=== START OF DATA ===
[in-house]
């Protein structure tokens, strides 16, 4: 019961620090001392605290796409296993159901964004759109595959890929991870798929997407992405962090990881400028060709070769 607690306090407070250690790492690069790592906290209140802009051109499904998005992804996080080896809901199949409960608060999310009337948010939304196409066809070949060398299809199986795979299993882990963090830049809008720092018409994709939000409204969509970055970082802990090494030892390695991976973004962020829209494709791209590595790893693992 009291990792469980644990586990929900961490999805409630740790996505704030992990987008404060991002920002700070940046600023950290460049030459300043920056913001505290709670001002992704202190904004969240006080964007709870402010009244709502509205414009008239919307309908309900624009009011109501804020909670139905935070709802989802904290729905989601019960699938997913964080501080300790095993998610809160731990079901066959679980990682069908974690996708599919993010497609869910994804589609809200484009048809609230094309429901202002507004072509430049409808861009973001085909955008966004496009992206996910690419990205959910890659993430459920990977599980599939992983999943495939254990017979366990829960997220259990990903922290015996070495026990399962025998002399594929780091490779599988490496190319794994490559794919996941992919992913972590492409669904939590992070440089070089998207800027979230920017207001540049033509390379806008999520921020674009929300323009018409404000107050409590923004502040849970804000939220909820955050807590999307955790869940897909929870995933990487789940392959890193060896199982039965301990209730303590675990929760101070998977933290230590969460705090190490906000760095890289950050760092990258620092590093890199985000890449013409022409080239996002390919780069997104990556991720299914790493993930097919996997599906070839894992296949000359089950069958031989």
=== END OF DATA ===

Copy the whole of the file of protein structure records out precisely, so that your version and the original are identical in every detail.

[in-house]
């Protein structure tokens, strides 16, 4: 019961620090001392605290796409296993159901964004759109595959890929991870798929997407992405962090990881400028060709070769 607690306090407070250690790492690069790592906290209140802009051109499904998005992804996080080896809901199949409960608060999310009337948010939304196409066809070949060398299809199986795979299993882990963090830049809008720092018409994709939000409204969509970055970082802990090494030892390695991976973004962020829209494709791209590595790893693992 009291990792469980644990586990929900961490999805409630740790996505704030992990987008404060991002920002700070940046600023950290460049030459300043920056913001505290709670001002992704202190904004969240006080964007709870402010009244709502509205414009008239919307309908309900624009009011109501804020909670139905935070709802989802904290729905989601019960699938997913964080501080300790095993998610809160731990079901066959679980990682069908974690996708599919993010497609869910994804589609809200484009048809609230094309429901202002507004072509430049409808861009973001085909955008966004496009992206996910690419990205959910890659993430459920990977599980599939992983999943495939254990017979366990829960997220259990990903922290015996070495026990399962025998002399594929780091490779599988490496190319794994490559794919996941992919992913972590492409669904939590992070440089070089998207800027979230920017207001540049033509390379806008999520921020674009929300323009018409404000107050409590923004502040849970804000939220909820955050807590999307955790869940897909929870995933990487789940392959890193060896199982039965301990209730303590675990929760101070998977933290230590969460705090190490906000760095890289950050760092990258620092590093890199985000890449013409022409080239996002390919780069997104990556991720299914790493993930097919996997599906070839894992296949000359089950069958031989």